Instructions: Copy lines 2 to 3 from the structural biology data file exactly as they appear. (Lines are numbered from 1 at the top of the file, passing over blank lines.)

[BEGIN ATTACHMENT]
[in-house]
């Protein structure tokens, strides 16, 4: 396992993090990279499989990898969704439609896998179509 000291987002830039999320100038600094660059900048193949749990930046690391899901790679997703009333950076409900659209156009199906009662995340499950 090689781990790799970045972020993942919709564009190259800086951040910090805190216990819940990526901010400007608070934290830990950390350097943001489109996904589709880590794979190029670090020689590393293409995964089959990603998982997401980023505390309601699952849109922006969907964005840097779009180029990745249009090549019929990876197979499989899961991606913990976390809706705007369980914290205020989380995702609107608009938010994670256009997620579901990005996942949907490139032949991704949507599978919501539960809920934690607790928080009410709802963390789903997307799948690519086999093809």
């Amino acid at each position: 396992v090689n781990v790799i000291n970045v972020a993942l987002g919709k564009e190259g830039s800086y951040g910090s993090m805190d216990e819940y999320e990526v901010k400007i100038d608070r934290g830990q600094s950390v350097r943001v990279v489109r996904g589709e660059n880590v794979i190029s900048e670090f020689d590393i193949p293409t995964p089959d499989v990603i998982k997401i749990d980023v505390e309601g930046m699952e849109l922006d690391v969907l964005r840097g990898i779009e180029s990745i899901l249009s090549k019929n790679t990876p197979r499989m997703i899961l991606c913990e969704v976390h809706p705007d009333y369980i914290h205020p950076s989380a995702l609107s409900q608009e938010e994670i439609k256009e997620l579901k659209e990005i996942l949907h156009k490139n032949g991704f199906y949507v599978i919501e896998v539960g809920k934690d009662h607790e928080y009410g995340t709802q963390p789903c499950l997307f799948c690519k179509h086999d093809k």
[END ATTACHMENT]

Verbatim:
């Protein structure tokens, strides 16, 4: 396992993090990279499989990898969704439609896998179509 000291987002830039999320100038600094660059900048193949749990930046690391899901790679997703009333950076409900659209156009199906009662995340499950 090689781990790799970045972020993942919709564009190259800086951040910090805190216990819940990526901010400007608070934290830990950390350097943001489109996904589709880590794979190029670090020689590393293409995964089959990603998982997401980023505390309601699952849109922006969907964005840097779009180029990745249009090549019929990876197979499989899961991606913990976390809706705007369980914290205020989380995702609107608009938010994670256009997620579901990005996942949907490139032949991704949507599978919501539960809920934690607790928080009410709802963390789903997307799948690519086999093809």
């Amino acid at each position: 396992v090689n781990v790799i000291n970045v972020a993942l987002g919709k564009e190259g830039s800086y951040g910090s993090m805190d216990e819940y999320e990526v901010k400007i100038d608070r934290g830990q600094s950390v350097r943001v990279v489109r996904g589709e660059n880590v794979i190029s900048e670090f020689d590393i193949p293409t995964p089959d499989v990603i998982k997401i749990d980023v505390e309601g930046m699952e849109l922006d690391v969907l964005r840097g990898i779009e180029s990745i899901l249009s090549k019929n790679t990876p197979r499989m997703i899961l991606c913990e969704v976390h809706p705007d009333y369980i914290h205020p950076s989380a995702l609107s409900q608009e938010e994670i439609k256009e997620l579901k659209e990005i996942l949907h156009k490139n032949g991704f199906y949507v599978i919501e896998v539960g809920k934690d009662h607790e928080y009410g995340t709802q963390p789903c499950l997307f799948c690519k179509h086999d093809k």